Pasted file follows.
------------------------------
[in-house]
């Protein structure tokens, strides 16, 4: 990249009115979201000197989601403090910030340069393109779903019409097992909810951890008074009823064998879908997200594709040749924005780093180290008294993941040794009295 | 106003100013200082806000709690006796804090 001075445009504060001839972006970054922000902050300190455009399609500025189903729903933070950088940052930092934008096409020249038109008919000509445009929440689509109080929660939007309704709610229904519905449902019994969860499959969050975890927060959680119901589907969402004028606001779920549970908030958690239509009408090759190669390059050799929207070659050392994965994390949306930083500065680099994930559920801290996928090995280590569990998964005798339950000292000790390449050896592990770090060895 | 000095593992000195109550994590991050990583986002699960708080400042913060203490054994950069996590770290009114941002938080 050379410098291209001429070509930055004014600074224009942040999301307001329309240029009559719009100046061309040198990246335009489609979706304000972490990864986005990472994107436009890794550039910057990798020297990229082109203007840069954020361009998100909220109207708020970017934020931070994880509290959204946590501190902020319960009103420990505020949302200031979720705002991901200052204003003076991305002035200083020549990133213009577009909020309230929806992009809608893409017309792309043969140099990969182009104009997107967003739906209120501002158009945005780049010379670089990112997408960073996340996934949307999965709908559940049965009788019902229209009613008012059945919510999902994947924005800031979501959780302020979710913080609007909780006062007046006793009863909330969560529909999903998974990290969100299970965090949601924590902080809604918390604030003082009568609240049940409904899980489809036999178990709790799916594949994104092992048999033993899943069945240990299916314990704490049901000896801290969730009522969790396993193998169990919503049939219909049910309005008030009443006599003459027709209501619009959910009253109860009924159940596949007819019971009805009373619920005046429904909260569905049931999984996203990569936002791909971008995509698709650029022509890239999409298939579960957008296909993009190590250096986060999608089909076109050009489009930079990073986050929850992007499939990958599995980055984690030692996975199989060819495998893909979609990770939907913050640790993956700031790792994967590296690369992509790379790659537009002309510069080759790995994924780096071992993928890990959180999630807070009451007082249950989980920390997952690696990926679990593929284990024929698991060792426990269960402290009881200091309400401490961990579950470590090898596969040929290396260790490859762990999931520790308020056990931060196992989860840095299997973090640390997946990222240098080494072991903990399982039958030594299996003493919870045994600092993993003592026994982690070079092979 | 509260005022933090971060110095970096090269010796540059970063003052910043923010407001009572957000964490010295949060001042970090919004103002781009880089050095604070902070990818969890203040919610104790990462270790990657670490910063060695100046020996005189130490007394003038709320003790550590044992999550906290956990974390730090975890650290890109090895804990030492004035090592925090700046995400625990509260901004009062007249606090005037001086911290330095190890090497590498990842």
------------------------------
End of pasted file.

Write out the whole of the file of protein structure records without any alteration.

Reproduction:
[in-house]
């Protein structure tokens, strides 16, 4: 990249009115979201000197989601403090910030340069393109779903019409097992909810951890008074009823064998879908997200594709040749924005780093180290008294993941040794009295 | 106003100013200082806000709690006796804090 001075445009504060001839972006970054922000902050300190455009399609500025189903729903933070950088940052930092934008096409020249038109008919000509445009929440689509109080929660939007309704709610229904519905449902019994969860499959969050975890927060959680119901589907969402004028606001779920549970908030958690239509009408090759190669390059050799929207070659050392994965994390949306930083500065680099994930559920801290996928090995280590569990998964005798339950000292000790390449050896592990770090060895 | 000095593992000195109550994590991050990583986002699960708080400042913060203490054994950069996590770290009114941002938080 050379410098291209001429070509930055004014600074224009942040999301307001329309240029009559719009100046061309040198990246335009489609979706304000972490990864986005990472994107436009890794550039910057990798020297990229082109203007840069954020361009998100909220109207708020970017934020931070994880509290959204946590501190902020319960009103420990505020949302200031979720705002991901200052204003003076991305002035200083020549990133213009577009909020309230929806992009809608893409017309792309043969140099990969182009104009997107967003739906209120501002158009945005780049010379670089990112997408960073996340996934949307999965709908559940049965009788019902229209009613008012059945919510999902994947924005800031979501959780302020979710913080609007909780006062007046006793009863909330969560529909999903998974990290969100299970965090949601924590902080809604918390604030003082009568609240049940409904899980489809036999178990709790799916594949994104092992048999033993899943069945240990299916314990704490049901000896801290969730009522969790396993193998169990919503049939219909049910309005008030009443006599003459027709209501619009959910009253109860009924159940596949007819019971009805009373619920005046429904909260569905049931999984996203990569936002791909971008995509698709650029022509890239999409298939579960957008296909993009190590250096986060999608089909076109050009489009930079990073986050929850992007499939990958599995980055984690030692996975199989060819495998893909979609990770939907913050640790993956700031790792994967590296690369992509790379790659537009002309510069080759790995994924780096071992993928890990959180999630807070009451007082249950989980920390997952690696990926679990593929284990024929698991060792426990269960402290009881200091309400401490961990579950470590090898596969040929290396260790490859762990999931520790308020056990931060196992989860840095299997973090640390997946990222240098080494072991903990399982039958030594299996003493919870045994600092993993003592026994982690070079092979 | 509260005022933090971060110095970096090269010796540059970063003052910043923010407001009572957000964490010295949060001042970090919004103002781009880089050095604070902070990818969890203040919610104790990462270790990657670490910063060695100046020996005189130490007394003038709320003790550590044992999550906290956990974390730090975890650290890109090895804990030492004035090592925090700046995400625990509260901004009062007249606090005037001086911290330095190890090497590498990842």